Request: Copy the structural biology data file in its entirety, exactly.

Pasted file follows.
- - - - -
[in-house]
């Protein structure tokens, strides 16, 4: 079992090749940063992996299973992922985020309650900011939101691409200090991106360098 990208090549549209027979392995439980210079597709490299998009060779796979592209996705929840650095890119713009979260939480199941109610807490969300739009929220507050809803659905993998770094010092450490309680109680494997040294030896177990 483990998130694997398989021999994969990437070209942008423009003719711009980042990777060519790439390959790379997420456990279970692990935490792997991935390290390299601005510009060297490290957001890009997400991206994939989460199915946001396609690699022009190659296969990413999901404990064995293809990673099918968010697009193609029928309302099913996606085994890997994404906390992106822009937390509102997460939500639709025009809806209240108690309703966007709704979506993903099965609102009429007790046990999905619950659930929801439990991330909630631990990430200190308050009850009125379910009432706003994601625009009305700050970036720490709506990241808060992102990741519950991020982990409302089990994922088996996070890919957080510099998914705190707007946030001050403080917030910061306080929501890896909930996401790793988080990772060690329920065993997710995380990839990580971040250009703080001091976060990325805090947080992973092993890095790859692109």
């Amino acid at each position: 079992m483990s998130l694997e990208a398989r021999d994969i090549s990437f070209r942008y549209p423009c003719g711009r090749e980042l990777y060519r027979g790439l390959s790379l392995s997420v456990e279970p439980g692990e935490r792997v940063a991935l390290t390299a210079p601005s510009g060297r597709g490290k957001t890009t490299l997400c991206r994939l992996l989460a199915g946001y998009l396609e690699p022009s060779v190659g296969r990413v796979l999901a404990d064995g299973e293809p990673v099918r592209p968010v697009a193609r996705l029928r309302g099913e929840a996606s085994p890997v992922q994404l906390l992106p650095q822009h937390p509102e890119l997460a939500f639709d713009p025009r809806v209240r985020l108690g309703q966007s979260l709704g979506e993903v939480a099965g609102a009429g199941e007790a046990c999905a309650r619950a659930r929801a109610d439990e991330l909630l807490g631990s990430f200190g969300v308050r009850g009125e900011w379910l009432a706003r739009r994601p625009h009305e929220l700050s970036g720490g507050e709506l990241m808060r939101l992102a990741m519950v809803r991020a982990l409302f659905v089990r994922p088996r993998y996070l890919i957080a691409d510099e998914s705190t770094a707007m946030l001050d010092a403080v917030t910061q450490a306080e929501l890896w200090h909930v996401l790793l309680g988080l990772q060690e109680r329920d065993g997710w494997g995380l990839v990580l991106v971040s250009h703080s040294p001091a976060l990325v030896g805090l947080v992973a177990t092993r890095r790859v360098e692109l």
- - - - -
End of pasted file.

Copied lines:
[in-house]
């Protein structure tokens, strides 16, 4: 079992090749940063992996299973992922985020309650900011939101691409200090991106360098 990208090549549209027979392995439980210079597709490299998009060779796979592209996705929840650095890119713009979260939480199941109610807490969300739009929220507050809803659905993998770094010092450490309680109680494997040294030896177990 483990998130694997398989021999994969990437070209942008423009003719711009980042990777060519790439390959790379997420456990279970692990935490792997991935390290390299601005510009060297490290957001890009997400991206994939989460199915946001396609690699022009190659296969990413999901404990064995293809990673099918968010697009193609029928309302099913996606085994890997994404906390992106822009937390509102997460939500639709025009809806209240108690309703966007709704979506993903099965609102009429007790046990999905619950659930929801439990991330909630631990990430200190308050009850009125379910009432706003994601625009009305700050970036720490709506990241808060992102990741519950991020982990409302089990994922088996996070890919957080510099998914705190707007946030001050403080917030910061306080929501890896909930996401790793988080990772060690329920065993997710995380990839990580971040250009703080001091976060990325805090947080992973092993890095790859692109």
């Amino acid at each position: 079992m483990s998130l694997e990208a398989r021999d994969i090549s990437f070209r942008y549209p423009c003719g711009r090749e980042l990777y060519r027979g790439l390959s790379l392995s997420v456990e279970p439980g692990e935490r792997v940063a991935l390290t390299a210079p601005s510009g060297r597709g490290k957001t890009t490299l997400c991206r994939l992996l989460a199915g946001y998009l396609e690699p022009s060779v190659g296969r990413v796979l999901a404990d064995g299973e293809p990673v099918r592209p968010v697009a193609r996705l029928r309302g099913e929840a996606s085994p890997v992922q994404l906390l992106p650095q822009h937390p509102e890119l997460a939500f639709d713009p025009r809806v209240r985020l108690g309703q966007s979260l709704g979506e993903v939480a099965g609102a009429g199941e007790a046990c999905a309650r619950a659930r929801a109610d439990e991330l909630l807490g631990s990430f200190g969300v308050r009850g009125e900011w379910l009432a706003r739009r994601p625009h009305e929220l700050s970036g720490g507050e709506l990241m808060r939101l992102a990741m519950v809803r991020a982990l409302f659905v089990r994922p088996r993998y996070l890919i957080a691409d510099e998914s705190t770094a707007m946030l001050d010092a403080v917030t910061q450490a306080e929501l890896w200090h909930v996401l790793l309680g988080l990772q060690e109680r329920d065993g997710w494997g995380l990839v990580l991106v971040s250009h703080s040294p001091a976060l990325v030896g805090l947080v992973a177990t092993r890095r790859v360098e692109l």